Admittedly, The Brazen Shark is not a horror novel, and this blog focuses on my horror fiction along with horror that I find engaging and worth recommending. Acheron Highway As it turns out, Sky Warrior Book Publishing, who publishes The Brazen Shark does have a number of fine, frightening novels and anthologies. About a week ago, I listened to the audiobook edition of the dark urban fantasy novel Acheron Highway by Gary Jonas. The novel opens when Miranda Hammond walks into the office of Jonathan Shade. The thing that makes this remarkable is that a stalker literally stole Miranda’s heart. She has an incision in her chest and the heart is just plain missing. Shade himself is no stranger to death, having defeated it once himself. He takes the case and while he does, he must contend with zombies who have been raised by the lovesick goddess Persephone who is seeking the man of her dreams, Charon, the ferryman who has gone missing. Shade reminds me a bit of Jim Rockford from The Rockford Files. He’s the kind of detective who does his best to stay out of the trouble he gets himself into. In one scene worthy of a Ray Harryhausen movie, Shade must fight animated skeletons in a bowling alley. The ending is by turns frightening, shocking, and set up perfectly. If you like dark urban fantasy, be sure to check out the Jonathan Shade novels by Gary Jonas. Acheron Highway is available at Amazon.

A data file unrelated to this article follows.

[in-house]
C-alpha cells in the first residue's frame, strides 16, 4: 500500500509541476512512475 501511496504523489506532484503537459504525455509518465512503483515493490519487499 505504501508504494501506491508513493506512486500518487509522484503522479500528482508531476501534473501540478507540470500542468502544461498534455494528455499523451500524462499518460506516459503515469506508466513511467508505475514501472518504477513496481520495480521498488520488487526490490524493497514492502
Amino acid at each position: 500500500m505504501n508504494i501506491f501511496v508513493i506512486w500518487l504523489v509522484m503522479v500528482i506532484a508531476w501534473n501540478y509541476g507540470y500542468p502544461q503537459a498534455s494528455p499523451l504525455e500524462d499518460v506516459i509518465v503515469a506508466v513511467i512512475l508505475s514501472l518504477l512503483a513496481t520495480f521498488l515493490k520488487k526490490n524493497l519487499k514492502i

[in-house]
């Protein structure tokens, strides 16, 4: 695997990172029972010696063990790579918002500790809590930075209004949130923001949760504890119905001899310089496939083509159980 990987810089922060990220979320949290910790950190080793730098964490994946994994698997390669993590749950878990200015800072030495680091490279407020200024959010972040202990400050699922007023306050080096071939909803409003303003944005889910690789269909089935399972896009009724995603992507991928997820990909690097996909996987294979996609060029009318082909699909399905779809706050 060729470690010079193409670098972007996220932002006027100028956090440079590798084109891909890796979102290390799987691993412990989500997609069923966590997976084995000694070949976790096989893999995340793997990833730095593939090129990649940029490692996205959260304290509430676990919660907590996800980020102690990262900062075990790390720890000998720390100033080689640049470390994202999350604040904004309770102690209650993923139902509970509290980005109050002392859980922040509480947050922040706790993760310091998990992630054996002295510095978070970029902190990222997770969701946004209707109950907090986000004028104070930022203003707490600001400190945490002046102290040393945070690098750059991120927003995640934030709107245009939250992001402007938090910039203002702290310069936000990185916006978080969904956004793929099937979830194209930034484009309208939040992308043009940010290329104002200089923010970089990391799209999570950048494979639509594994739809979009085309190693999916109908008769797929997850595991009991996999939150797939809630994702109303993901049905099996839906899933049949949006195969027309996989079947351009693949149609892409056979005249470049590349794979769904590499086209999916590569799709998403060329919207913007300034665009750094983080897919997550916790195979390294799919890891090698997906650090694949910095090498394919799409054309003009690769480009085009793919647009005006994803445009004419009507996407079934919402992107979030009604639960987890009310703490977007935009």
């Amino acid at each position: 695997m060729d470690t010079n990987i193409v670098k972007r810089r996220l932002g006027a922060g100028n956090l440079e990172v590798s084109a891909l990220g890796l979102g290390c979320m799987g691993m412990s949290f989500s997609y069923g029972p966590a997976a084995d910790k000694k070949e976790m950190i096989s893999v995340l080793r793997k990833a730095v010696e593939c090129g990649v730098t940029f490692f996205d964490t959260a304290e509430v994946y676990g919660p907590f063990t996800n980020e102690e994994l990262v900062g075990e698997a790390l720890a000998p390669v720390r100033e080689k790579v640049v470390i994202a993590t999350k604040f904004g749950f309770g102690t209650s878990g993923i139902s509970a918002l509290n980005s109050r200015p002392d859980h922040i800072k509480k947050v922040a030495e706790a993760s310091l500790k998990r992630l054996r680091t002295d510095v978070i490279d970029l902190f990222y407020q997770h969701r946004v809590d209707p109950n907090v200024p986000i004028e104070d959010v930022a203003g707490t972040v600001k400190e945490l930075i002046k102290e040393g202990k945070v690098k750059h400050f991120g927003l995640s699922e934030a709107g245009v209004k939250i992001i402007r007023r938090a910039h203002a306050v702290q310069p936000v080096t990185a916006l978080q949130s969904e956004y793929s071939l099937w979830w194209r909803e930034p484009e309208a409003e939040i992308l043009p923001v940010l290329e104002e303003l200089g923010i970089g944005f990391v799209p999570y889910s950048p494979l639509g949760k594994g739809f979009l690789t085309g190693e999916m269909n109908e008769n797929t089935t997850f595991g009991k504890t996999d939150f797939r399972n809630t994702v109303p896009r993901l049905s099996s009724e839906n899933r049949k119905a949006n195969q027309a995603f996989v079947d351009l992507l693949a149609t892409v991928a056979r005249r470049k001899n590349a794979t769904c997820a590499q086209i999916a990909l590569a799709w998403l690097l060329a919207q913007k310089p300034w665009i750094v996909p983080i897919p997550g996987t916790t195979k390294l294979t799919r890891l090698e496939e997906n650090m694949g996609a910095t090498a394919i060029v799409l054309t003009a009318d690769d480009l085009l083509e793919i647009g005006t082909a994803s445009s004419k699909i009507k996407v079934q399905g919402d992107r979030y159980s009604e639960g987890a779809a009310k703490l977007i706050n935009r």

Sky Warrior also publishes These Vampires Don’t Sparkle and the Zombiefied series edited by Carol Hightshoe. These Vampires Don’t Sparkle includes my Scarlet Order vampire story “Luftgeist” which tells about Lord Draco’s fateful voyage aboard the Hindenburg. The anthology Zombiefied: An Anthology of All Things Zombie includes my story “The Zombie Shortage,” which tells the story of a community that has recovered after the zombie apocalypse but find finds it has become too dependent on zombies. Zombiefied: Hazardous Materials includes my story “Born-Again Miners,” which is set in the same world as The Brazen Shark. It tells the story of mine owner Randolph Dalton who discovers a cheap source of labor. Dalton was the antagonist in the first novel of the Clockwork Legion series, Owl Dance. So yeah, turns out there’s some scary potential in my steampunk books after all!